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Retailers ‘storming away’: David Shapiro – deputy chairperson, Sasfin

Graham Briggs from Harmony resigns. ‘He’s a good man,’ says David.

   David Shapiro is with Sasfin and joins us now.

DAVID SHAPIRO: Five days out of six up – good enough – on Greece and also on the ECB extending bridging finance to Greek banks. I think that still has to be approved.

SIKI MGABADELI: With that vote last night from the parliament, I suppose that’s going to happen.

DAVID SHAPIRO: I think [there are] better attitudes towards Greece. Still a lot of work to be done. But markets are cheering to it. European markets are up seven days in a row. US markets are also up today, I think on the news. So overall a good day.
    We were led by miners, but only a few miners went up – Anglos, Billiton, and Angloplats. If you look at platinum shares there’s just one thing that worries me. European motor vehicle sales were the highest in five years in June, so why is platinum at $1 011? There is just a total disconnect, because Europe is supposedly our biggest market for platinum converters. It’s very difficult to reconcile those sales numbers because they are very big in diesel, and diesel absorbs a lot of platinum – I’m not a technician. But they all maintain “watch European car sales”.

SIKI MGABADELI: I just know there’s a catalytic converter thing that uses platinum, and we must watch that.

DAVID SHAPIRO: But they are not buying it.

SIKI MGABADELI: Could it not be because we’ve got so much stockpiled above ground?

DAVID SHAPIRO: Obviously. Even gold is starting to fall down. Apparently there are huge short positions still in the gold market.
    Kumba is also down on production numbers as well as the fact that after 80 years they are finally making a decision to close Thabazimbi.
    And there’s a lot of other news. I think the prize goes to retailers. They are storming away. Truworths – good numbers on the back of a pickup in their second-half sales. Even if you ignore their babywear companies Earthchild and Naartjie they did pretty well in the second half. So if someone likes the results they move the share up 5%.

SIKI MGABADELI: We started this year with analysts saying that these retail shares are just ridiculously expensive. Have they moved down sufficiently enough that one can look at them again?

DAVID SHAPIRO: You have to applaud the results. They are still expensive, but don’t ignore the momentum. There is a lot of buying there and I think a lot of the retailers, particularly the food retailers, are making advances at the expense of independents, of smaller companies, of smaller stores. I think the same probably applies in apparel. So the big ones are getting bigger and obviously they have the buying power. You can’t ignore Mr Price which was up today, Pick n Pay up today, and Truworths with a very, very strong showing.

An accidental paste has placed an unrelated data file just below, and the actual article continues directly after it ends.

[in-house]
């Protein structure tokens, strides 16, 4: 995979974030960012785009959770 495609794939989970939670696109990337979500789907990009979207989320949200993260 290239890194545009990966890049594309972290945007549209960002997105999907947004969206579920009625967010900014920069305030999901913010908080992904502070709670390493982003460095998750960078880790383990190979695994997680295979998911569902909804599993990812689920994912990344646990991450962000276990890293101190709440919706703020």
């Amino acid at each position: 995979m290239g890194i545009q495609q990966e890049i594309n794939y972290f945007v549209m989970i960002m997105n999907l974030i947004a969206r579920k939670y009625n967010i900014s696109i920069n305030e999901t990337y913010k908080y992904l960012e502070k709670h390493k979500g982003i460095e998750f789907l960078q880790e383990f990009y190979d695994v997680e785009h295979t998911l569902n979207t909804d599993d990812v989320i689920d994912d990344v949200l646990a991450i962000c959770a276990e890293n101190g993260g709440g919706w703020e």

SIKI MGABADELI: And MTN … [crosstalk]

DAVID SHAPIRO: Hopefully we’ll pick up tomorrow. I think news might have come through a bit late. It’s still a big trader. Just watching Richemont as well in other news, Richemont was up about 2% today. That’s because Swatch, its rival, which produces a much cheaper range of watches, is expecting very good second-half sales. So I think all watchmakers were up.
    And then other news – Graham Briggs from Harmony resigned after seven, eight years – he’s a good man. But what it does is it just highlights how miners have come under pressure because in the time that he’s been there I think the gold price is up in dollar terms about 15, 20% and yet Harmony’s share price is down about 80% – which is [because of] higher costs, lower grades, just difficulties in the industry. I don’t attribute that to him by any means but I’m just saying no wonder he is retiring.

SIKI MGABADELI: Again, one has to ask are we losing all of these really experienced CEOs in the industry who’ve kind of seen the ups and the downs.

DAVID SHAPIRO: That’s why I brought that up. After battling and battling against rising costs, wage strikes, difficulties in the country, electricity, all those kind of issues – eventually they just wear you thin and probably you say “I’m out”.

SIKI MGABADELI: We’re going to be talking about the South African steel industry – Arcelor Mittal and Highveld Steel, all of those guys. It’s just a major struggle.

DAVID SHAPIRO: It is a struggle and it also points to reduced manufacturing demand here, reduced mining demand, so they are really battling.

SIKI MGABADELI: They also have Chinese imports coming in with no import duty on them, and just flooding the market. It’s obviously going to make a difference.

DAVID SHAPIRO: It’s very, very hard. I don’t know what the correct thing to do is, because if you do impose tariffs on it then it makes you uncompetitive. There it also allows you be uncompetitive. I don’t understand the industry but I would imagine that local manufacturers could actually keep up. I think a lot stems from local conditions as well, where we have load-shedding, we have labour strikes, and we have issues here. So we must also look at it from that angle. But you need experts.

SIKI MGABADELI: We are chatting to Paolo Trinchero, who is CEO of the Southern African Institute of Steel Construction, on where the industry is.
    And we’ll get a view on that offer from Curro for ADvTECH.

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